FACT CHECK: Did A Video From 1956 Predict That ‘A New Virus Will Rise’ By 2020?

Trevor Schakohl | Legal Reporter

A post shared on Facebook claims to show a 1956 video that seemingly predicts the COVID-19 pandemic, saying: “Experts predict that by the year 2020, a new virus will rise, spreading from somewhere in Asia to the rest of the world.”

Verdict: False

The video was actually made in 2020 to make fun of misinformation surrounding the coronavirus, according to the video’s creator.

Fact Check:

The video, purportedly produced on Feb. 29, 1956, features black-and-white footage of industrial and domestic scenes while a narrator makes predictions of future technological advancements. Toward the end of the video, the narrator makes a prediction about a virus that will spread throughout the world in 2020.

“Experts predict that by the year 2020, a new virus will rise, spreading from somewhere in Asia to the rest of the world,” the narrator says. “And with international travel being available to even the most common citizen, a sickness which would have been contained in years past, will quickly spread to all corners of the globe.”

The video would seem to predict the COVID-19 pandemic. The novel coronavirus that caused COVID-19 first emerged in China in late 2019, according to the Centers for Disease Control and Prevention. COVID-19 was declared a global pandemic by the World Health Organization in March.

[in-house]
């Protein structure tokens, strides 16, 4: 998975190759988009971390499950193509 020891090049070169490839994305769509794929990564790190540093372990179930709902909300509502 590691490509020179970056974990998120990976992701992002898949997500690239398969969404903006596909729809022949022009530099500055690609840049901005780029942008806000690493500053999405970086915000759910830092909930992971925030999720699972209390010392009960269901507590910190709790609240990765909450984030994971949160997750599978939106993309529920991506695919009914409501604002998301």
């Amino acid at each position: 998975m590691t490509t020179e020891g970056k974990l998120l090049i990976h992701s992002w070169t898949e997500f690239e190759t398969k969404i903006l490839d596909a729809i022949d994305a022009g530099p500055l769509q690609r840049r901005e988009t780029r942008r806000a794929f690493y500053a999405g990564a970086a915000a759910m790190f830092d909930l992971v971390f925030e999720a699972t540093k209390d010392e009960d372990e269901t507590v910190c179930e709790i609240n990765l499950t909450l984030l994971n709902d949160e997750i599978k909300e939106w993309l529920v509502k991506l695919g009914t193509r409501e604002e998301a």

In reality, the video doesn’t date back to 1956. It actually comes from a longer satirical video, titled “1950s PSA: ‘Avoiding the Future Plague,'” that was shared on writer and comedian Max Schlienger’s YouTube channel RamsesThePigeon. (RELATED: Did The CDC Release Data Showing Face Masks Are ‘Collecting’ COVID-19?)

“It’s hilarious to look back on what people from the 1950s thought the future would be like!” the YouTube video’s caption reads. “Archival and public domain footage was acquired from Archive.org. Also, yes, I only threw this together because I wanted to have a video upload on February 29th.”

Some of the footage in the video does, in fact, come from decades-old films, including the 1940 short film “Leave It to Roll-Oh” and the 1956 public service documentary “Tornado,” both of which can be found on the Internet Archive. Schlienger did the voice-over narration for the video himself, per AFP Fact Check.

“The intent behind the video was to make fun of the more popular parts of the misinformation that was spreading at the time,” Schlienger told AFP. “Namely that Covid-19 was a largely harmless virus and the response to it was exaggerated.”

Trevor Schakohl

Legal Reporter
Follow Trevor on Twitterhttps://twitter.com/tschakohl


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